Like the beginning of 1Q84, I immediately recognized the Tchaikovsky’s Swan Lake on the radio. Ok, so in 1Q84 it was Leoš Janáček and I actually didn’t know what act of Swan Lake it was (turns out it was the great trumpet solo in Act 1 – No. 2 Valse), but I was impressed with myself nonetheless. Cultural reference to start the new year… check.
My musical spidey-sense went off while I was browsing the Strand bookstore. Despite the ridiculous amount of books contained within, I prefer the low key Strand kiosk on 60th and 5th avenue, but more on that later. If you ever read a book outside of school for fun, or if you are looking for your required reading, you’ll love either Strand location. The main store is a nice place to visit after you visit the new Museum of Mathematics or MoMath for short.
I really wanted to like the MoMath, but I was a bit disappointed. It’s still worth exploring though! The day that I went, there seemed to be quite a few exhibits undergoing “problem solving.” But all the kids were having a blast, so I think the target audience was well pleased. There are plenty of interactive exhibits ranging from a bicycle with square wheels and the “Enigma Cafe” which has all sorts of puzzles. However, I felt there was something missing. Although it could just be I’m not a kid and I’ve lost some of that wonderment (like how babies are amazed they have toes). That and there were too many kids hogging the minimum spanning tree game floor so I didn’t get to play 😦 I’m sure I would have a completely different feeling taking my own kids and watching them discover math in a fun, interesting way. Sometimes, it’s nice to be a kid.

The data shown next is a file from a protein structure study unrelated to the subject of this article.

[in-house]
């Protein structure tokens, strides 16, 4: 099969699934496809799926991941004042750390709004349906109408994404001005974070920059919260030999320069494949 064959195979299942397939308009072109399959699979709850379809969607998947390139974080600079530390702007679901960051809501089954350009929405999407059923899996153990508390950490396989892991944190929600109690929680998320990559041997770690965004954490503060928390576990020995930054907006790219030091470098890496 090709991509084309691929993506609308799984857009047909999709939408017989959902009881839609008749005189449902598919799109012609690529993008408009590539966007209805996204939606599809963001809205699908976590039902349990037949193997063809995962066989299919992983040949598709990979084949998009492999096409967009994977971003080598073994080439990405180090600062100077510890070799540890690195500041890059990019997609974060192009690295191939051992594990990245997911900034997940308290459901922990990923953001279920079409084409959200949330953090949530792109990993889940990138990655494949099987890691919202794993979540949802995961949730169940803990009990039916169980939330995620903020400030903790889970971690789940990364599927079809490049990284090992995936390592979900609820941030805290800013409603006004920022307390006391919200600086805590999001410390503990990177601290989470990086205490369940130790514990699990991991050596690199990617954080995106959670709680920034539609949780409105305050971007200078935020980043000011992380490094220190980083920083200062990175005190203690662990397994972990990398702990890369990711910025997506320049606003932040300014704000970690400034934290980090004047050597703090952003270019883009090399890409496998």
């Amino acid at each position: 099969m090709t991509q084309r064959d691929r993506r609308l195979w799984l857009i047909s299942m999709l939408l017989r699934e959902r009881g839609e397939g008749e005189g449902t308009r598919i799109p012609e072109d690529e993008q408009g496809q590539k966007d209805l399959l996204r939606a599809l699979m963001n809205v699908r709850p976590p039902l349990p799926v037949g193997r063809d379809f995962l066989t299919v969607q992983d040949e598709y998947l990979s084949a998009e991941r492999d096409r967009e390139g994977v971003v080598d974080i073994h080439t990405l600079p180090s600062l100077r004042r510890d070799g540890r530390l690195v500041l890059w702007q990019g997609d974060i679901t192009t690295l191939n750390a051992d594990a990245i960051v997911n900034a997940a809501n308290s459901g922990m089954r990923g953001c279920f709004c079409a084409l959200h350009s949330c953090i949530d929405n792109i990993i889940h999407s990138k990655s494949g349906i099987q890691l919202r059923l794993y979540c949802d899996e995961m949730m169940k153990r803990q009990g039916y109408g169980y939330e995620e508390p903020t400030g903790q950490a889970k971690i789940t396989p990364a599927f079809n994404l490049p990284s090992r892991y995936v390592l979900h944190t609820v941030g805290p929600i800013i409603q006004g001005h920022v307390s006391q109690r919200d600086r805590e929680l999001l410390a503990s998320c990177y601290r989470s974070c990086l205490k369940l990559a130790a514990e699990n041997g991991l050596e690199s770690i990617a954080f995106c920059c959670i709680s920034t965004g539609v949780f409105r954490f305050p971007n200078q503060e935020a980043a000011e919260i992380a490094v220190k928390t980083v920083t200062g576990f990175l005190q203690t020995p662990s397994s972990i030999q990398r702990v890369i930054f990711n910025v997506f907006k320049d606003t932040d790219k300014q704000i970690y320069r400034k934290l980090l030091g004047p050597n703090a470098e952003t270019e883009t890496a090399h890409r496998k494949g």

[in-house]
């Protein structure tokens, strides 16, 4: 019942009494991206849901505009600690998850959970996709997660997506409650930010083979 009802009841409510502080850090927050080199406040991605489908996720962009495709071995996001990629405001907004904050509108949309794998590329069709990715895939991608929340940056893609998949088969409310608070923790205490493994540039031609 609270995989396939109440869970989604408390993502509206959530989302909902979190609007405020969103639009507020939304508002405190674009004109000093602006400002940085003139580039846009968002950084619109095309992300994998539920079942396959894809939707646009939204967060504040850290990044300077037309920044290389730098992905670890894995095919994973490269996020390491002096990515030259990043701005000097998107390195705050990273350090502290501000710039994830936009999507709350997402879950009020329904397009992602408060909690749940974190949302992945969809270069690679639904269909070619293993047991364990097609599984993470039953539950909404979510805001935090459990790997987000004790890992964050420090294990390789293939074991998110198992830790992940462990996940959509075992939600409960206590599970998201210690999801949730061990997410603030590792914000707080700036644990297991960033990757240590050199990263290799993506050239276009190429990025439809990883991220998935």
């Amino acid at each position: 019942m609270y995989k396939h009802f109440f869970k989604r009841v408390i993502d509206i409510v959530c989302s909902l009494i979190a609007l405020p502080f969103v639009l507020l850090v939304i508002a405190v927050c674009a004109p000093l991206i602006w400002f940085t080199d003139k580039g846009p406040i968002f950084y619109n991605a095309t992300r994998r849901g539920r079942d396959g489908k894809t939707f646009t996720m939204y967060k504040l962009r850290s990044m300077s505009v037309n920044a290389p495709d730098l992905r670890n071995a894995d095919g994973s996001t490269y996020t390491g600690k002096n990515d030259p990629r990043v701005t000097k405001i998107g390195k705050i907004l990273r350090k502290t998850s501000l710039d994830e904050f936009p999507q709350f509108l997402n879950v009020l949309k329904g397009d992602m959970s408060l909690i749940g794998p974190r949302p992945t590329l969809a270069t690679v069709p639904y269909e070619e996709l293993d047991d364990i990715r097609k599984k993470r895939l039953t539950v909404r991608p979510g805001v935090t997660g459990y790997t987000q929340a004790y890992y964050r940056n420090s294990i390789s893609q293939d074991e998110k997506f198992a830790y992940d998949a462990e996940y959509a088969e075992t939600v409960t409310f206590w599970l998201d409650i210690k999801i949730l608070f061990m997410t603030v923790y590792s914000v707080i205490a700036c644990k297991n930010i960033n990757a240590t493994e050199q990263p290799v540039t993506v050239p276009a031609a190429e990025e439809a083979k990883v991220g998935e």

Returning to my favorite corner, I scored a triple play at the Strand kiosk: Dance, Dance, Dance and South of the Border, West of the Sun by Haruki Murakami, and V. by Thomas Pynchon. The latter just announced a new novel, Bleeding Edge to be released in the Fall. Of course, how can one pass up Waffles & Dinges on that corner! Now if only there was a W&D cart outside the MoMath… Hyped up kids really love math from what I hear.